Mr. Smith Hits His Stride

Though it’s been 15 months since he became president and CEO of the National Association of Broadcasters, former Sen. Gordon Smith only just got his shackles taken off.

And now that he’s free of the legal restrictions that keep former members of Congress from lobbying their old colleagues for a  time, Capitol Hill just got its first real taste of how formidable the broadcast lobby can be under his leadership.

Last week, Smith—a calm, congenial man with a ready smile—was able to hit the halls of Congress with a show of his influence in tow: 600 of his organization’s local broadcast general managers and executives, in town for the NAB’s annual State Leadership Conference, a two-day affair where broadcasters review political strategy and then lobby their local representatives.

As the picture for traditional radio and TV has grown dimmer, broadcasters have needed a new champion on the Hill. They may have found one in Smith, which is the reason they were willing to hire him in 2009, knowing they’d have to wait a year before he could do any real lobbying. A Republican (he’s quick to qualify that description with “moderate”) who represented Oregon in the Senate for two terms before losing a bid for reelection in 2008, Smith came to the job with some solid connections, both from his time in Congress and because he’s related to the Udalls, a powerful political family, mostly made up of Democrats.

Maybe just as important as those connections, though, is his willingness—and ability—to work with everyone regardless of party, and to seek compromise.

“I want us to be the organization of engagement, to be at the table,” Smith said. “My perception of broadcasters when I was on the other side of the table was that broadcasters were the organization of ‘no.’ I have seen so many interest groups believe that giving an inch of ground was giving away the whole football field.”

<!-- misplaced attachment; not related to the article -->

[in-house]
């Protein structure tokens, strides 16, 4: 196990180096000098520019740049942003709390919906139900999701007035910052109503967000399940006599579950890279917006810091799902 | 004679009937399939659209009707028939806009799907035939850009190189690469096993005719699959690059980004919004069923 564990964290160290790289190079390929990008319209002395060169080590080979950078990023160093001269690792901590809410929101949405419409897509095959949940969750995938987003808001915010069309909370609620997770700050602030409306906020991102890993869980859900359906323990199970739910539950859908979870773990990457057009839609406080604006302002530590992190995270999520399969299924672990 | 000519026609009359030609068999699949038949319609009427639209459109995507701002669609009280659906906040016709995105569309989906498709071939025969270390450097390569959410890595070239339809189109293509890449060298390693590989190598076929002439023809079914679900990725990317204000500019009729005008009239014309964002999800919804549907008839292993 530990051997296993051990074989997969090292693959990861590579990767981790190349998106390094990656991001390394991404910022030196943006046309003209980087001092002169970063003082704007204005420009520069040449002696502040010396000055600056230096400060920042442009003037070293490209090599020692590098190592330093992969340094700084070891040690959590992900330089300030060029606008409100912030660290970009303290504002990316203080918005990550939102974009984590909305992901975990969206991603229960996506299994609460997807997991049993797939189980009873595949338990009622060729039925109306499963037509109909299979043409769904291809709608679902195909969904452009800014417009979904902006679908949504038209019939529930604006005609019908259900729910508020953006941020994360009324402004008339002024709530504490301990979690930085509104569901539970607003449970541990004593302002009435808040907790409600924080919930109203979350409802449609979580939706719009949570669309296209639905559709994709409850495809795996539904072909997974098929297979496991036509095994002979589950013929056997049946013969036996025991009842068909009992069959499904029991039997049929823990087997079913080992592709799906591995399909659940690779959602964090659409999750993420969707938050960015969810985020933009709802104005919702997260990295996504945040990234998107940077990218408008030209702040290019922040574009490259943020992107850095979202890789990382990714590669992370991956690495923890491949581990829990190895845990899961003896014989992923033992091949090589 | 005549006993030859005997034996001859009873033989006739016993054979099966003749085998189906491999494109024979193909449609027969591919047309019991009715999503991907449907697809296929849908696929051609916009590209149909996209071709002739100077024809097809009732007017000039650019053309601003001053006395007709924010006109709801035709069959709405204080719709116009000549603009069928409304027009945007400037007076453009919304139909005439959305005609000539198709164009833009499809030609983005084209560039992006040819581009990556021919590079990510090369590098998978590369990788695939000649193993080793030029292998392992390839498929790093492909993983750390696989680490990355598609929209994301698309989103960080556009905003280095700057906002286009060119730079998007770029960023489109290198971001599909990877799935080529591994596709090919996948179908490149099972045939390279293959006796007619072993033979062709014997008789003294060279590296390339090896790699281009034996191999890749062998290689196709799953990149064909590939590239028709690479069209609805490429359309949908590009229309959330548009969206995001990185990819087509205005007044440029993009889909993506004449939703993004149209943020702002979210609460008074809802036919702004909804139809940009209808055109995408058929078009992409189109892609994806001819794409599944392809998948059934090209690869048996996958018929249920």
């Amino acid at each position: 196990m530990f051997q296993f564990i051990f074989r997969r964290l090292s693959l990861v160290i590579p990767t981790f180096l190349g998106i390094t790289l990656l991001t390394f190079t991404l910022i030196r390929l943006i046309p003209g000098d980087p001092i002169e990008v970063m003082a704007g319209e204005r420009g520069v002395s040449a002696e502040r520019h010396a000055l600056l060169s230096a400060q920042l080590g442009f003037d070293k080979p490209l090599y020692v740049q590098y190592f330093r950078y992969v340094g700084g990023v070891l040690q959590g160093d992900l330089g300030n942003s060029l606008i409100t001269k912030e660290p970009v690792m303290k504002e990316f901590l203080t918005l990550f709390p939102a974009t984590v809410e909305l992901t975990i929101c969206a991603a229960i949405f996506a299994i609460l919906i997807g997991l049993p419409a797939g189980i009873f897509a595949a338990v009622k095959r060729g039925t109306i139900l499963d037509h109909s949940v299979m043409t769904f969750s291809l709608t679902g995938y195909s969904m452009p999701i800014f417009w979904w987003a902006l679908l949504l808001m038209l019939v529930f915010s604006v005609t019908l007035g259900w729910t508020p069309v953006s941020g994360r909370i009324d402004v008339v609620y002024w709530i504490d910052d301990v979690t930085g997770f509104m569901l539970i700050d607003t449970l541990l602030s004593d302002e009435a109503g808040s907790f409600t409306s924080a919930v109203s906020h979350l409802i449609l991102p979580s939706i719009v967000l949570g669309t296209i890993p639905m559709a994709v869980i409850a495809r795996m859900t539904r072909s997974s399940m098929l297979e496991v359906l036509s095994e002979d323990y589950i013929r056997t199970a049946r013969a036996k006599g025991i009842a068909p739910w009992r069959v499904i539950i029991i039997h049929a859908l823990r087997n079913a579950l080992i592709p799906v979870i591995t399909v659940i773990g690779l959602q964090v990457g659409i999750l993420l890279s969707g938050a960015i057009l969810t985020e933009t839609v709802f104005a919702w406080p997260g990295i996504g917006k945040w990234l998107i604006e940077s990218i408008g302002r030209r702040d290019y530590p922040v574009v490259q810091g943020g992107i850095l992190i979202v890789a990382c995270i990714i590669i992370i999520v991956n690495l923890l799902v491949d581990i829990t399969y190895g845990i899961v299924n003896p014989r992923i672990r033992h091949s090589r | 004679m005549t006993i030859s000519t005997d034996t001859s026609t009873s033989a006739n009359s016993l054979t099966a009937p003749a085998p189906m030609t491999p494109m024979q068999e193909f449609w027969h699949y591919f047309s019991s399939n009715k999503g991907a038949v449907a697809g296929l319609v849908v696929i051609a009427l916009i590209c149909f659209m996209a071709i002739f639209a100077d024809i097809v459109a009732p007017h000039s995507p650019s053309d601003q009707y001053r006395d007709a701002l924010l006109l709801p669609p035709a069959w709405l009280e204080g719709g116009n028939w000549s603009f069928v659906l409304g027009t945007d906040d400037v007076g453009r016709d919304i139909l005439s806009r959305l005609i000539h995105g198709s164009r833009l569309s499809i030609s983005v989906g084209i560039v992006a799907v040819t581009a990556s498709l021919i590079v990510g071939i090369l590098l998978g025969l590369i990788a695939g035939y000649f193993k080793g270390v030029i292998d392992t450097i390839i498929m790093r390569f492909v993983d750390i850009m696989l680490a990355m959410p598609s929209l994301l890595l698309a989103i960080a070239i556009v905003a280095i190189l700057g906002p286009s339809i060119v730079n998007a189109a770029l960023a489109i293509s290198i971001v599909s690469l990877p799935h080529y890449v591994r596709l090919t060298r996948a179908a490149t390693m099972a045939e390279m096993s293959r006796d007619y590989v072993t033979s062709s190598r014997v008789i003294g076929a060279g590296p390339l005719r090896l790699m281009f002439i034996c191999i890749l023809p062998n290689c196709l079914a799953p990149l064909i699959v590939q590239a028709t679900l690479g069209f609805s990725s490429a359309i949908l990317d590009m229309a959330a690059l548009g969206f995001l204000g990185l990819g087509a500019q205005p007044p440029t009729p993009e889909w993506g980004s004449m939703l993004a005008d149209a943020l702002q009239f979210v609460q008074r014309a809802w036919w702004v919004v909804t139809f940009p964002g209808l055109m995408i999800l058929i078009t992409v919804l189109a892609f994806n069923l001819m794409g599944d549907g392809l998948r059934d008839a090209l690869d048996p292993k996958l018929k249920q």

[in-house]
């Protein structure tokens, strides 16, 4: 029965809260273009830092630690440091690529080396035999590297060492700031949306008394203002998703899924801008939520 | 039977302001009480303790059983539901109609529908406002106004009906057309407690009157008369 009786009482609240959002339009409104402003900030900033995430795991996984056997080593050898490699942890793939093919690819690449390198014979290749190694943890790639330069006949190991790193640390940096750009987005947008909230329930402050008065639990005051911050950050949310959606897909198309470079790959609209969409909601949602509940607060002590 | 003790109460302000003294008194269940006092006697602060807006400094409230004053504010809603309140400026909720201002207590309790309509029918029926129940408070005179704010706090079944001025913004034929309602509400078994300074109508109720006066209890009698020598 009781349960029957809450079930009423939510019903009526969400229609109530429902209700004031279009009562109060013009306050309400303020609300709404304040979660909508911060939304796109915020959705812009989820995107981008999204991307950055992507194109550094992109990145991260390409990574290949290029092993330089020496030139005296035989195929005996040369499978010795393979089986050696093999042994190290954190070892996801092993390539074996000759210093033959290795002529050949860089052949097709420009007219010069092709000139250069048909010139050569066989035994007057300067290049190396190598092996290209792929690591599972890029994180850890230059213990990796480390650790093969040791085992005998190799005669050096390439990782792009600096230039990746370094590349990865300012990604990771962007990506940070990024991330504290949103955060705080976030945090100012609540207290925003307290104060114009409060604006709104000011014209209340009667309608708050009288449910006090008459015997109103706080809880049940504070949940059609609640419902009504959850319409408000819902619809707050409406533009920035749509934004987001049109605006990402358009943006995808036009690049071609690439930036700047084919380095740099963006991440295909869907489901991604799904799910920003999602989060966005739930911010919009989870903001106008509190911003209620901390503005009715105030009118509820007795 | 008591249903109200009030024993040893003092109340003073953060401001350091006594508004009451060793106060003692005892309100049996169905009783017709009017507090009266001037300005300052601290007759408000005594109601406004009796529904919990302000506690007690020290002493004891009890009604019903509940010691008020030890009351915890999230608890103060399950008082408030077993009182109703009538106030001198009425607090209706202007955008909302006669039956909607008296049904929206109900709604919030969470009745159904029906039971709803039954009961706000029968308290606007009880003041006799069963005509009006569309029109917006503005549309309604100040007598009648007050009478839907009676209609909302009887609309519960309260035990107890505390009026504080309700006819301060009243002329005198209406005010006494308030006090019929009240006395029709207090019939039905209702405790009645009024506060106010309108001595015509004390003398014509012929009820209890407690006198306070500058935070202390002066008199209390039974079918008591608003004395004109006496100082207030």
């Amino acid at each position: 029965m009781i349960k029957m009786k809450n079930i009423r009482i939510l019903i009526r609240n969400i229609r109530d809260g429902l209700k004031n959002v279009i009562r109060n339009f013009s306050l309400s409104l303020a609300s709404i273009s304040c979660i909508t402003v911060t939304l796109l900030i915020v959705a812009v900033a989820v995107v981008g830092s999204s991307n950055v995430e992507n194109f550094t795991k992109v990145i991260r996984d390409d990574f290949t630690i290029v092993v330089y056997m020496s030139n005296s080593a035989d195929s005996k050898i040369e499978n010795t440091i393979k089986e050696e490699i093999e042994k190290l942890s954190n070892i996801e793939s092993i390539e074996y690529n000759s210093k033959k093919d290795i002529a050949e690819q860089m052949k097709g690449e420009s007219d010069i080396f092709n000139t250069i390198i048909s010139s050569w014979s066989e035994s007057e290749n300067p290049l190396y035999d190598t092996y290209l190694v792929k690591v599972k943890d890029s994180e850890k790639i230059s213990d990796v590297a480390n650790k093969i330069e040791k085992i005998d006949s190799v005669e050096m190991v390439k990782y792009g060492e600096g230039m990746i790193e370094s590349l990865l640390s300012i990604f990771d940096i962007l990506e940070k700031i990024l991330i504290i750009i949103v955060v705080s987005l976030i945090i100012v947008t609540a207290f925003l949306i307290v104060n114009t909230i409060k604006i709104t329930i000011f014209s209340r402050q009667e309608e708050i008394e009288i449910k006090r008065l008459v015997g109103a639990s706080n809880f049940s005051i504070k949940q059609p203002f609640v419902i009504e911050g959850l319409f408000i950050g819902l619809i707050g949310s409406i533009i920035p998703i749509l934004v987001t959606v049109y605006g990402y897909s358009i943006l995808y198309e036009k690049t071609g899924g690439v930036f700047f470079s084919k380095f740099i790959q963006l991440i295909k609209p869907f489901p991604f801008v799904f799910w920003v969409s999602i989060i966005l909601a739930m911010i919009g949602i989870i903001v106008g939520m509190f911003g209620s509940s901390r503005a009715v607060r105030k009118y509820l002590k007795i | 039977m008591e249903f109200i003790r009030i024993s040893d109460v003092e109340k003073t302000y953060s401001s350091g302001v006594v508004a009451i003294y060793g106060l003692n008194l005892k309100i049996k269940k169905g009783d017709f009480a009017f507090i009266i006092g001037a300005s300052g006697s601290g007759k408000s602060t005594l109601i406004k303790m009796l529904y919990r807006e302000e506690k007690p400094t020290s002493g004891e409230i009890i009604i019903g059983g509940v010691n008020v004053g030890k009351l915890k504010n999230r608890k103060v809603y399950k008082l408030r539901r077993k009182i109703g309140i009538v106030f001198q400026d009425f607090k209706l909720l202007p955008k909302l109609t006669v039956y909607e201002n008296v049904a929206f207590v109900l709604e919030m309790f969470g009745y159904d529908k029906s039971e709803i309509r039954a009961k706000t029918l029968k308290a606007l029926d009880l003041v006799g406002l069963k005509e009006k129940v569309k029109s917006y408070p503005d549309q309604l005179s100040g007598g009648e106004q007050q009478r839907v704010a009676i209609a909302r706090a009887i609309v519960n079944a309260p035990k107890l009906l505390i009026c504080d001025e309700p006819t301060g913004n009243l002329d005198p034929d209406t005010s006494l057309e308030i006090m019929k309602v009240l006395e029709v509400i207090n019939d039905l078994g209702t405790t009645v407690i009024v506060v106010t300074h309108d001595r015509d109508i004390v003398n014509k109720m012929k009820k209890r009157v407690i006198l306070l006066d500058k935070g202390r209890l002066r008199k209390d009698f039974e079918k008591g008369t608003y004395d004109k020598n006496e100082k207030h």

It helps that Smith still has friends on the Hill, on both sides of the aisle, and many of them have sway over the issues that matter to broadcasters. Take, for example, two speakers who addressed broadcasters last week: Rep. Fred Upton, R-Mich., the powerful chairman of the House Commerce Committee, which has jurisdiction over broadcast matters, and Smith’s cousin, Sen. Tom Udall, D-N.M., a member of the Senate Commerce Committee.

It’s that personal part of what he does that makes Smith tick. Really, sitting with him, it’s hard to imagine that the man has any enemies, even after a fairly lengthy political career.

Smith’s style has already had an effect on the way his organization does business. Last summer, for the first time, the NAB sat down the music industry and began to hammer out a compromise on radio performance royalties. Instead of coming out against the creation of more low power FM stations, which don’t compete with commercial radio, but have traditionally been opposed by the industry anyway, Smith worked on making sure the low-power stations’ signals didn’t cause interference with commercial stations.

These days, not many people are so willing to cross the aisle, or to compromise at all. But it’s in Smith’s blood—literally. As he said, “When you have a father who worked for Eisenhower and a mother whose maiden name was Udall, it’s easy to form a bipartisan coalition.”